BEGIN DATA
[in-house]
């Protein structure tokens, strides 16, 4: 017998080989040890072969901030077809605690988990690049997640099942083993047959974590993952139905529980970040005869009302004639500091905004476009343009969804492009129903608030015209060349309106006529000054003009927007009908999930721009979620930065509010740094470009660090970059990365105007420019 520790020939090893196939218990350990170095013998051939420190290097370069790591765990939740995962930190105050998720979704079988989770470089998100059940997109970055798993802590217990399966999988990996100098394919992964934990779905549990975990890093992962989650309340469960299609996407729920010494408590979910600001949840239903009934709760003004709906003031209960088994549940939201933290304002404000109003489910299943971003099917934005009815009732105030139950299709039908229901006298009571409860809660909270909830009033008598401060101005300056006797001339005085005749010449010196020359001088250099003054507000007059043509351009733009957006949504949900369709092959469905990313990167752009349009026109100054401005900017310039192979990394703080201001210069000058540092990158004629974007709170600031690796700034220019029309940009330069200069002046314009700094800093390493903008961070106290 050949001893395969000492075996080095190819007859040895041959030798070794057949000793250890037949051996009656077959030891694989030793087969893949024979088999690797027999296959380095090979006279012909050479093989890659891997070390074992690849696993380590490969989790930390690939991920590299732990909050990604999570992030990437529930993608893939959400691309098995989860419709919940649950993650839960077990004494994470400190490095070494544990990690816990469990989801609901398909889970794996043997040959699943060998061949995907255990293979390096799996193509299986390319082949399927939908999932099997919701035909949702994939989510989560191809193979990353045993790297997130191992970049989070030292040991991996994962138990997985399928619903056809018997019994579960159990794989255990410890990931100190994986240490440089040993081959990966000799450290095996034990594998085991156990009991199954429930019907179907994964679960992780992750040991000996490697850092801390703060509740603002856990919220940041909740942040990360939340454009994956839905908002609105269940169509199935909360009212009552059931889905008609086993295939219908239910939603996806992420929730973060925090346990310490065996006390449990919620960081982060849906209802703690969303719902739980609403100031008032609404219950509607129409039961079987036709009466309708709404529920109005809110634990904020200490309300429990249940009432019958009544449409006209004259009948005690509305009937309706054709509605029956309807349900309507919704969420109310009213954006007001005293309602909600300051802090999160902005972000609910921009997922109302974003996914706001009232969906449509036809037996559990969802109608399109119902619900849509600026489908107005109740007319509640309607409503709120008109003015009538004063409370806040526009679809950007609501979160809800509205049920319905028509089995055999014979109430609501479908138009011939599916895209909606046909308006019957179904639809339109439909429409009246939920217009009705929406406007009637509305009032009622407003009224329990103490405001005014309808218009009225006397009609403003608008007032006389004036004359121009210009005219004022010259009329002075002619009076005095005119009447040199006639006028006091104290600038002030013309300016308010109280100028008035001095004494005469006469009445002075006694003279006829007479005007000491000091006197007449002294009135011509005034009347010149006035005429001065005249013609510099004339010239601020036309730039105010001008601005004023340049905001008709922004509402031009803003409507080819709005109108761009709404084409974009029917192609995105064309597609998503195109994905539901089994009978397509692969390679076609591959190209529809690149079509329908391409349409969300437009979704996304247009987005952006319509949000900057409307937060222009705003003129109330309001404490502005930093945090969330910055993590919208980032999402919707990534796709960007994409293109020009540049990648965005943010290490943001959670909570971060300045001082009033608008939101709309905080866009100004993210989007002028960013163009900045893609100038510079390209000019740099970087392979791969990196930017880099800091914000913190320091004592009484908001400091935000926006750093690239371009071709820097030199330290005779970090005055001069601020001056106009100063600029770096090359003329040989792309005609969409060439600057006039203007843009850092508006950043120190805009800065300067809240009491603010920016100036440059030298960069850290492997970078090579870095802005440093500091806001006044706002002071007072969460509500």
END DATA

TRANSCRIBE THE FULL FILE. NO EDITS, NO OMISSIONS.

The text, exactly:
[in-house]
């Protein structure tokens, strides 16, 4: 017998080989040890072969901030077809605690988990690049997640099942083993047959974590993952139905529980970040005869009302004639500091905004476009343009969804492009129903608030015209060349309106006529000054003009927007009908999930721009979620930065509010740094470009660090970059990365105007420019 520790020939090893196939218990350990170095013998051939420190290097370069790591765990939740995962930190105050998720979704079988989770470089998100059940997109970055798993802590217990399966999988990996100098394919992964934990779905549990975990890093992962989650309340469960299609996407729920010494408590979910600001949840239903009934709760003004709906003031209960088994549940939201933290304002404000109003489910299943971003099917934005009815009732105030139950299709039908229901006298009571409860809660909270909830009033008598401060101005300056006797001339005085005749010449010196020359001088250099003054507000007059043509351009733009957006949504949900369709092959469905990313990167752009349009026109100054401005900017310039192979990394703080201001210069000058540092990158004629974007709170600031690796700034220019029309940009330069200069002046314009700094800093390493903008961070106290 050949001893395969000492075996080095190819007859040895041959030798070794057949000793250890037949051996009656077959030891694989030793087969893949024979088999690797027999296959380095090979006279012909050479093989890659891997070390074992690849696993380590490969989790930390690939991920590299732990909050990604999570992030990437529930993608893939959400691309098995989860419709919940649950993650839960077990004494994470400190490095070494544990990690816990469990989801609901398909889970794996043997040959699943060998061949995907255990293979390096799996193509299986390319082949399927939908999932099997919701035909949702994939989510989560191809193979990353045993790297997130191992970049989070030292040991991996994962138990997985399928619903056809018997019994579960159990794989255990410890990931100190994986240490440089040993081959990966000799450290095996034990594998085991156990009991199954429930019907179907994964679960992780992750040991000996490697850092801390703060509740603002856990919220940041909740942040990360939340454009994956839905908002609105269940169509199935909360009212009552059931889905008609086993295939219908239910939603996806992420929730973060925090346990310490065996006390449990919620960081982060849906209802703690969303719902739980609403100031008032609404219950509607129409039961079987036709009466309708709404529920109005809110634990904020200490309300429990249940009432019958009544449409006209004259009948005690509305009937309706054709509605029956309807349900309507919704969420109310009213954006007001005293309602909600300051802090999160902005972000609910921009997922109302974003996914706001009232969906449509036809037996559990969802109608399109119902619900849509600026489908107005109740007319509640309607409503709120008109003015009538004063409370806040526009679809950007609501979160809800509205049920319905028509089995055999014979109430609501479908138009011939599916895209909606046909308006019957179904639809339109439909429409009246939920217009009705929406406007009637509305009032009622407003009224329990103490405001005014309808218009009225006397009609403003608008007032006389004036004359121009210009005219004022010259009329002075002619009076005095005119009447040199006639006028006091104290600038002030013309300016308010109280100028008035001095004494005469006469009445002075006694003279006829007479005007000491000091006197007449002294009135011509005034009347010149006035005429001065005249013609510099004339010239601020036309730039105010001008601005004023340049905001008709922004509402031009803003409507080819709005109108761009709404084409974009029917192609995105064309597609998503195109994905539901089994009978397509692969390679076609591959190209529809690149079509329908391409349409969300437009979704996304247009987005952006319509949000900057409307937060222009705003003129109330309001404490502005930093945090969330910055993590919208980032999402919707990534796709960007994409293109020009540049990648965005943010290490943001959670909570971060300045001082009033608008939101709309905080866009100004993210989007002028960013163009900045893609100038510079390209000019740099970087392979791969990196930017880099800091914000913190320091004592009484908001400091935000926006750093690239371009071709820097030199330290005779970090005055001069601020001056106009100063600029770096090359003329040989792309005609969409060439600057006039203007843009850092508006950043120190805009800065300067809240009491603010920016100036440059030298960069850290492997970078090579870095802005440093500091806001006044706002002071007072969460509500």